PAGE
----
Reliability Data for Safety Devices

With the transition from Safety Categories to Performance Levels (PL) or Safety Integrity Levels (SIL) in international machine safety standards, product reliability has become a quantifiable requirement. Both the methods for design to PL and SIL require reliability to be calculated for devices used in the safety control system.

Guidance is given in ISO 13849-1:2006 clause 4.5.2, which states the following hierarchy of obtaining reliability values:
  1. Manufacturer’s data
  2. Use Annex C and D in the standard
  3. Choose 10 years
Most manufacturers are now supplying Mean Time To Dangerous Failure (MTTFd) or B10d for their safety components and the tables supplied in the standard offer good guidance for components where manufacturer data isn’t available. However both these data sources require the components to be used in the correct environmental conditions.

How can designers obtain reliability data for real world conditions where temperature, dust, vibration, direct sunlight, etc may adversely affect the lifetime of their components?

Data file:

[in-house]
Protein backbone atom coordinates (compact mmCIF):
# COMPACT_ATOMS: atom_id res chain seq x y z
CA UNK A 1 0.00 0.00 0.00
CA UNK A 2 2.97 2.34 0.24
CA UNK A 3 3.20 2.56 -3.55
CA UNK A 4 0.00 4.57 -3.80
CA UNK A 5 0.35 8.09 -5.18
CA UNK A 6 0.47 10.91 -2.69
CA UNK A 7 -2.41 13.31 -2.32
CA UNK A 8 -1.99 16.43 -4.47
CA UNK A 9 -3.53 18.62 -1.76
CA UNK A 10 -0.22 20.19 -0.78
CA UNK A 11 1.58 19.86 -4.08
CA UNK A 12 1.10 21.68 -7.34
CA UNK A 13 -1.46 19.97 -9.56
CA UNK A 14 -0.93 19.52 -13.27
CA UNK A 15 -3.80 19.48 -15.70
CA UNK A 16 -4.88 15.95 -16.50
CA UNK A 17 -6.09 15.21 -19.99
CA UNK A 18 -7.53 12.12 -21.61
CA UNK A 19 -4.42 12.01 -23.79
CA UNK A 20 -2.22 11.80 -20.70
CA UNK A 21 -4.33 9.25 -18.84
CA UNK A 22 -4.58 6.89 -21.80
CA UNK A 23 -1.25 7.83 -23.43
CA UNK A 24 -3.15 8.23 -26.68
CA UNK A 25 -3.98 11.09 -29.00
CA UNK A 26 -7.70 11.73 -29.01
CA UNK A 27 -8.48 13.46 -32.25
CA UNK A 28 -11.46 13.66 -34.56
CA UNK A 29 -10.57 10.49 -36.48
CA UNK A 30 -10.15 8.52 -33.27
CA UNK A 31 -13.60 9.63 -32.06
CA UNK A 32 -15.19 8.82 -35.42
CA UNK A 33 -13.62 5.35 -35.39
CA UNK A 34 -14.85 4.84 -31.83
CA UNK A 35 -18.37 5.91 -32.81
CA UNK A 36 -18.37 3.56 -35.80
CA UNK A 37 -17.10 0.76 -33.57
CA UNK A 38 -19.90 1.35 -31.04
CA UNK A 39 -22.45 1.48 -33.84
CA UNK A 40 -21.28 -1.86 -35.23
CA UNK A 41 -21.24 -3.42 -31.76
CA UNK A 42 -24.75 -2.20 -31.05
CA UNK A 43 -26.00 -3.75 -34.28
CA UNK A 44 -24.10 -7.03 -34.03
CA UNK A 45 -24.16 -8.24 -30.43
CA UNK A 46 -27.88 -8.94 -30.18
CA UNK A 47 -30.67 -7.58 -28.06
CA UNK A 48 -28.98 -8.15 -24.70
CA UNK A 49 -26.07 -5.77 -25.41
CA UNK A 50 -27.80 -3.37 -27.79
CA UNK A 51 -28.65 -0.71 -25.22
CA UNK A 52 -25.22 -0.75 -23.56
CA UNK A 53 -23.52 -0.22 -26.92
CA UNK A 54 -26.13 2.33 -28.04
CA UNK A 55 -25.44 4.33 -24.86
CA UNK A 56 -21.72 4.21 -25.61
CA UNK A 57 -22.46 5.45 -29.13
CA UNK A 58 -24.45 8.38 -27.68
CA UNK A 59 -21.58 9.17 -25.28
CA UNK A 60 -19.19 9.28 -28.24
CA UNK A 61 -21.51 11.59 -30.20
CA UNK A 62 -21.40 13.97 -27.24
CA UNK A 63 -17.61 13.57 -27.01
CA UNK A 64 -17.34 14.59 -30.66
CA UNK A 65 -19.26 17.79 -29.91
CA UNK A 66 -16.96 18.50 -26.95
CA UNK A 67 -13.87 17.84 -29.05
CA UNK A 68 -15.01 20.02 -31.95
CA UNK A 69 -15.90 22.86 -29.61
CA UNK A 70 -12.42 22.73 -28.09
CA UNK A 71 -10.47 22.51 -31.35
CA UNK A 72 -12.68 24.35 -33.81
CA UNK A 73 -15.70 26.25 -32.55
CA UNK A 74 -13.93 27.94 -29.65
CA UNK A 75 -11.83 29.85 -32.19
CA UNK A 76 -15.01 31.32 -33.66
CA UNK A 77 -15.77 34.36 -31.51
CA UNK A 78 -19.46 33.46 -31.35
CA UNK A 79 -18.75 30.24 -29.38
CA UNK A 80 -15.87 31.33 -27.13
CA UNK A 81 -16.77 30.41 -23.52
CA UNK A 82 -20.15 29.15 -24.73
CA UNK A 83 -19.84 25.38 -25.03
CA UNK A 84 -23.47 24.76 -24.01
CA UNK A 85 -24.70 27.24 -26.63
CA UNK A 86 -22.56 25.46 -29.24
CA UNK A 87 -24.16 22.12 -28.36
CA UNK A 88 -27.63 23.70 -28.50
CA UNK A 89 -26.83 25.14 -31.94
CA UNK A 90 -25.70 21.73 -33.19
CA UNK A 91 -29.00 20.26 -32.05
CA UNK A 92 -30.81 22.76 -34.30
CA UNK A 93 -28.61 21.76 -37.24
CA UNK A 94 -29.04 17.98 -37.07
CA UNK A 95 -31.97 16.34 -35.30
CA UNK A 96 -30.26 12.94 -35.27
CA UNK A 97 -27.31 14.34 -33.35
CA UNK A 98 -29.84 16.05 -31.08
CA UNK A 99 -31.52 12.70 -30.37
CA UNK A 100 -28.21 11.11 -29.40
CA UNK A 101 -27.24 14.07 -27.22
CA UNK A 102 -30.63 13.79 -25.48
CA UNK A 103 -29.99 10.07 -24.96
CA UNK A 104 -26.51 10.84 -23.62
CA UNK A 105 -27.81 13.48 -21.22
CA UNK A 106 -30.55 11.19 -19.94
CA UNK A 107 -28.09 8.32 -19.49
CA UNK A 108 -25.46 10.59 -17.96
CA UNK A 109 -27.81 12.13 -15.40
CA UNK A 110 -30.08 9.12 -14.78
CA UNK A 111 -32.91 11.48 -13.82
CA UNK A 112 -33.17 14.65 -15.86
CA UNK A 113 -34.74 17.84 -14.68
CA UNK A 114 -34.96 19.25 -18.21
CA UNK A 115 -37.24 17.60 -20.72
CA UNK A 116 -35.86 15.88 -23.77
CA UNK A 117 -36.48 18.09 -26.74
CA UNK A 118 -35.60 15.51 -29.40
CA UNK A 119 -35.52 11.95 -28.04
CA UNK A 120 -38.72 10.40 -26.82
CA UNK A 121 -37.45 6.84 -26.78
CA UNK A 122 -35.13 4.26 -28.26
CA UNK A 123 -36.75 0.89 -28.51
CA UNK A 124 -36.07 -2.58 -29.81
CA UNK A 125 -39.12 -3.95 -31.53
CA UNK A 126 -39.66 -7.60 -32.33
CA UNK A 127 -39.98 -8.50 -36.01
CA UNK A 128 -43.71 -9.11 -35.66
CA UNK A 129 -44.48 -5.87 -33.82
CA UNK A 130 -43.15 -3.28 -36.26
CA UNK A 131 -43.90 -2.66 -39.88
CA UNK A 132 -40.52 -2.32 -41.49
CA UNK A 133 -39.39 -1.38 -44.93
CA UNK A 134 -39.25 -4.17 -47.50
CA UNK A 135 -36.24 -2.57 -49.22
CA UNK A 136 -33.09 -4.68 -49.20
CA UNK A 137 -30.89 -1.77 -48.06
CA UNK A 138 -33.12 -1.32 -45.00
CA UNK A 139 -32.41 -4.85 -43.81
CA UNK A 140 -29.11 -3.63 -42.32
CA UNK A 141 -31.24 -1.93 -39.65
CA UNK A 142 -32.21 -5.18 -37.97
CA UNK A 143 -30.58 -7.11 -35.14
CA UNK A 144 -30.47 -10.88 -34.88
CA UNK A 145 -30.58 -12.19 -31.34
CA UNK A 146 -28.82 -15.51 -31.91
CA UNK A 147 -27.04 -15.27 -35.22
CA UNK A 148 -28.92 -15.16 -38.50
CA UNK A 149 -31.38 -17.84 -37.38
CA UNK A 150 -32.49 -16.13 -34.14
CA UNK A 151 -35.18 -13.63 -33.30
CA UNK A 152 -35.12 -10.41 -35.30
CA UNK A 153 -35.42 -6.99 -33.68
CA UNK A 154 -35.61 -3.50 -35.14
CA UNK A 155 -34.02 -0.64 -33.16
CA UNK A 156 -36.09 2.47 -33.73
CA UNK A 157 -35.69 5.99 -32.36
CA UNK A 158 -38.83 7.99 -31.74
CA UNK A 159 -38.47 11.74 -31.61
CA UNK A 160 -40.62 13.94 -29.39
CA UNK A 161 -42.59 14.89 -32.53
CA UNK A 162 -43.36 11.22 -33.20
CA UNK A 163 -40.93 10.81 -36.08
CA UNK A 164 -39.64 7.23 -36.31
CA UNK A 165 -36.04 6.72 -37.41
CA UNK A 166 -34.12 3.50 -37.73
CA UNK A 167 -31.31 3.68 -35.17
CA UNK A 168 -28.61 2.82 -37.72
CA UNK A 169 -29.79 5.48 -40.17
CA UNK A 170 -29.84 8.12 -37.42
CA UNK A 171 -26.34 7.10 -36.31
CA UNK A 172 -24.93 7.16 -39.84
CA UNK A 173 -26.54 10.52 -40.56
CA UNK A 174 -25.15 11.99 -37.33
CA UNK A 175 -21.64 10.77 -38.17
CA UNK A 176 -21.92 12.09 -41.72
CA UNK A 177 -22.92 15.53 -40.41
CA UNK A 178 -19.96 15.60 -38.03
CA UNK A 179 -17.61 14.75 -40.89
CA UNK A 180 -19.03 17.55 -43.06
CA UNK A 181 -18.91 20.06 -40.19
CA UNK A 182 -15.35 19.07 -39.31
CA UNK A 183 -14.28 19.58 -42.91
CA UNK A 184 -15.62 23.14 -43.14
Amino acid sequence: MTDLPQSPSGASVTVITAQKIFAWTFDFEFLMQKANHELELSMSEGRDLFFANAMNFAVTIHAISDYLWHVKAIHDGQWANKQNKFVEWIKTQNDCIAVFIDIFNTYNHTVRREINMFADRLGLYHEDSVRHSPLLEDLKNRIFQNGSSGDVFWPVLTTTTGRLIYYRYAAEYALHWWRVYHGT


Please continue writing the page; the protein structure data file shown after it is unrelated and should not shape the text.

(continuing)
Searching on the internet I can find many references for process safety components and installations. Organisations such as Exida publish handbooks for reliability of different components in varying installations, based on real world results. These would be useful for machine safety but are biased towards process components and conditions. Are there such publications specific for machine safety? This would be a useful resource for designers of machine safety systems in harsh or extreme conditions.

For more information be sure to contact our team of safety specialists.

Published: 1 October 2012